Everything is a function. Associative arrays are just functions of their keys, lists are functions of the natural numbers, etc. These data structures are all groups of key/value pairs. There is only one problem: sometimes a value isn't given any key. In this case, we can automatically generate a key for it to turn it into a map:

(= (to-map #{1 2 3})
{"#_2185" 3, "#_1873" 2, "#_0195" 1})

Now here is an example of the combination of a group of map structures:

(= (merge-maps {:x 10, :y 100} [1 2 3] #{1 2 3})
{"#_0249" 1, "#_1847" 2, "#_212" 3, 0 1, 1 2, 2 3, :x 10, :y 100})

This shows how we can represent essentially any value as a map. This has the further advantage that we can easily add metadata to any object. Now a further concern comes when we want to describe links between these structures:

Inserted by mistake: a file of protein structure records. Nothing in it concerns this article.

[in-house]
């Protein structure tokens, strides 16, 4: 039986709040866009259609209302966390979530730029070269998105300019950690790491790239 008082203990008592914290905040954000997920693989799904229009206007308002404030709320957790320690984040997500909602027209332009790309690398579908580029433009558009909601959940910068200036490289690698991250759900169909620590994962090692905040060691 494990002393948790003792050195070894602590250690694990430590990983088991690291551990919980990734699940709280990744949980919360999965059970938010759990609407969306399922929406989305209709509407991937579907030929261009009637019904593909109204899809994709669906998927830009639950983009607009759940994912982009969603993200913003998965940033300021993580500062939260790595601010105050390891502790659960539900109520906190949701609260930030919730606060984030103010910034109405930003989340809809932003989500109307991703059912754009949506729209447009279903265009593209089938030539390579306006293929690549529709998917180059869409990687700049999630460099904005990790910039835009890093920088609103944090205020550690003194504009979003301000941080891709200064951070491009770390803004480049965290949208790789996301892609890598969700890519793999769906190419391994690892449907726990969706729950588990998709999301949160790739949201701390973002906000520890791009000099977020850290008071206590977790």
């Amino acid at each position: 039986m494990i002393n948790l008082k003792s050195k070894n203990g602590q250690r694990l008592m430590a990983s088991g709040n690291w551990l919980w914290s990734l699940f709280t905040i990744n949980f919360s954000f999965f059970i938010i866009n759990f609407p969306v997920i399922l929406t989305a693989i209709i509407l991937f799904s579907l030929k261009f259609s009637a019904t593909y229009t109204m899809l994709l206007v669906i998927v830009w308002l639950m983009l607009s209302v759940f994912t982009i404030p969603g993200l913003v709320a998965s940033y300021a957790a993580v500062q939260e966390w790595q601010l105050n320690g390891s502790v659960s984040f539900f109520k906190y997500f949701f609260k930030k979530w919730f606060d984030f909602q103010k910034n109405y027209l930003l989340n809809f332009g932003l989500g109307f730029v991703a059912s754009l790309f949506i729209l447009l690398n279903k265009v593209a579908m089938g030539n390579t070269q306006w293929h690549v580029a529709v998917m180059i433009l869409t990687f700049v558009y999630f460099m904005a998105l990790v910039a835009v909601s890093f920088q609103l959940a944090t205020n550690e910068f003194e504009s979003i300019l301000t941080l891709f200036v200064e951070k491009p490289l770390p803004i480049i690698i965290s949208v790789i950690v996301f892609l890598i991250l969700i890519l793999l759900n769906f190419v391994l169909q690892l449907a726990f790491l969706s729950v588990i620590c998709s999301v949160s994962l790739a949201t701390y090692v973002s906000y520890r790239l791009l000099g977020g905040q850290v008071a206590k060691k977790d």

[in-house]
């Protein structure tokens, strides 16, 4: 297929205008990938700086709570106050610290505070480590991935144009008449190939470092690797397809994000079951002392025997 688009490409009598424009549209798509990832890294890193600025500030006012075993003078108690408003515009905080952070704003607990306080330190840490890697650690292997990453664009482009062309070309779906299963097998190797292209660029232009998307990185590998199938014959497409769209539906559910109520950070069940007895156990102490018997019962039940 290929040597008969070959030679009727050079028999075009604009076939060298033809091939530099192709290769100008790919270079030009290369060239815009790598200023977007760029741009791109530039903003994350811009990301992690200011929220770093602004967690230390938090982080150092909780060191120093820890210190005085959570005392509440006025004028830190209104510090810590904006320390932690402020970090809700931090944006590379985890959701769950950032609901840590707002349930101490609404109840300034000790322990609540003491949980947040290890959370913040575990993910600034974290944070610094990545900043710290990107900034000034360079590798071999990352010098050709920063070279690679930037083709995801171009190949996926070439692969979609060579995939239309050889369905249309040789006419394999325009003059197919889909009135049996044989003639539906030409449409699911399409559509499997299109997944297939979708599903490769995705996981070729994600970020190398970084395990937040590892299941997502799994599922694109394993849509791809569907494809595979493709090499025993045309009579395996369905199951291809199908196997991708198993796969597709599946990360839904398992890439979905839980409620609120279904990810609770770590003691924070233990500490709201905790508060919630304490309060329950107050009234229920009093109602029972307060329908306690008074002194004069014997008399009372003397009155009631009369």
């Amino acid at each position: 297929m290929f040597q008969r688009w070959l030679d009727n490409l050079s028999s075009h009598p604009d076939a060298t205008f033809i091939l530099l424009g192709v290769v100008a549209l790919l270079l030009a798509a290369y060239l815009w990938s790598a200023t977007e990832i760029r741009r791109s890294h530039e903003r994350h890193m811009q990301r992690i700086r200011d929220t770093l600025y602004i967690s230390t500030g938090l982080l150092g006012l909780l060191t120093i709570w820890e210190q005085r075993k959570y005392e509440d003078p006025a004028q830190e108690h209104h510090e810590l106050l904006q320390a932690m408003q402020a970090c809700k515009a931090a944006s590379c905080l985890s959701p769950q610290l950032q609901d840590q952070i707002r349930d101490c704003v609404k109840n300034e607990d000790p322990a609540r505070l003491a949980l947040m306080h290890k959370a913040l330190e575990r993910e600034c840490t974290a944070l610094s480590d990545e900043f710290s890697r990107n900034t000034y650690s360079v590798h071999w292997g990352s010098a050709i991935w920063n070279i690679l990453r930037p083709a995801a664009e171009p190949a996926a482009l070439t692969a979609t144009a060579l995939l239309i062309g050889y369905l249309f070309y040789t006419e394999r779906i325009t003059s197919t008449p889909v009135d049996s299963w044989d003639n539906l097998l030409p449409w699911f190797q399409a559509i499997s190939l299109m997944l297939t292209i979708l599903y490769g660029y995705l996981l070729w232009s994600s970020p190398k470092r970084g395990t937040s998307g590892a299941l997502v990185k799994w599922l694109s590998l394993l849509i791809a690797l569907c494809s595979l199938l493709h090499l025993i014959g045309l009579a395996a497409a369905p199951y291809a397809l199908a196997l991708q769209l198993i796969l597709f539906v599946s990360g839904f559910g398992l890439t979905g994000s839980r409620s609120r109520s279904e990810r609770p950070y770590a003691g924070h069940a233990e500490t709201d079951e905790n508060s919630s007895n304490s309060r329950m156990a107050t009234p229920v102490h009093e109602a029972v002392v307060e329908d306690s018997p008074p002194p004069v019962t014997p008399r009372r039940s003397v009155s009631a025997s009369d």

(add-edges [0 1] [1 2] [2 3] #{:x :y})

Any system of simple links can be represented in terms of adjacency matrices which are predicate functions on pairs on natural numbers:

[[0 1 1 0]
[1 0 0 1]
[1 0 0 1]
[0 1 1 0]]
[[0]
[1 0]
[1 1 0]
[1 1 1 0]]

Otherwise the links may have complicated metadata, such as labels. Furthermore, sometimes we want to deal with hypergraphs, which requires yet more complicated edge objects.